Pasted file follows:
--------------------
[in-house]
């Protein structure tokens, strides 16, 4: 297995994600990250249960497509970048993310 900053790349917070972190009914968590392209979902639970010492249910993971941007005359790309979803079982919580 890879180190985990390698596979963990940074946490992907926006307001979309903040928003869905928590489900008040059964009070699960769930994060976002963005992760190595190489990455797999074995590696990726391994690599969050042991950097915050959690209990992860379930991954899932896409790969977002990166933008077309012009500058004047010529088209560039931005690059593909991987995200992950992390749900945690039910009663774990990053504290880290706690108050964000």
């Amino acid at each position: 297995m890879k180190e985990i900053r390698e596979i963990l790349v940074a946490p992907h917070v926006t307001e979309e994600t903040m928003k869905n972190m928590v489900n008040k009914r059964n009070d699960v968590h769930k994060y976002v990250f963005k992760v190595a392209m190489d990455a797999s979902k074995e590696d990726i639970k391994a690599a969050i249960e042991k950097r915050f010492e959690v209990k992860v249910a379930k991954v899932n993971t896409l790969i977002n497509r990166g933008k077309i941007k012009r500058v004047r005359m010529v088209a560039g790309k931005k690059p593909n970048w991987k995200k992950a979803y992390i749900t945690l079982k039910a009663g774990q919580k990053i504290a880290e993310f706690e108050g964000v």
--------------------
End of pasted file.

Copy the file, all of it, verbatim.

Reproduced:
[in-house]
């Protein structure tokens, strides 16, 4: 297995994600990250249960497509970048993310 900053790349917070972190009914968590392209979902639970010492249910993971941007005359790309979803079982919580 890879180190985990390698596979963990940074946490992907926006307001979309903040928003869905928590489900008040059964009070699960769930994060976002963005992760190595190489990455797999074995590696990726391994690599969050042991950097915050959690209990992860379930991954899932896409790969977002990166933008077309012009500058004047010529088209560039931005690059593909991987995200992950992390749900945690039910009663774990990053504290880290706690108050964000």
């Amino acid at each position: 297995m890879k180190e985990i900053r390698e596979i963990l790349v940074a946490p992907h917070v926006t307001e979309e994600t903040m928003k869905n972190m928590v489900n008040k009914r059964n009070d699960v968590h769930k994060y976002v990250f963005k992760v190595a392209m190489d990455a797999s979902k074995e590696d990726i639970k391994a690599a969050i249960e042991k950097r915050f010492e959690v209990k992860v249910a379930k991954v899932n993971t896409l790969i977002n497509r990166g933008k077309i941007k012009r500058v004047r005359m010529v088209a560039g790309k931005k690059p593909n970048w991987k995200k992950a979803y992390i749900t945690l079982k039910a009663g774990q919580k990053i504290a880290e993310f706690e108050g964000v």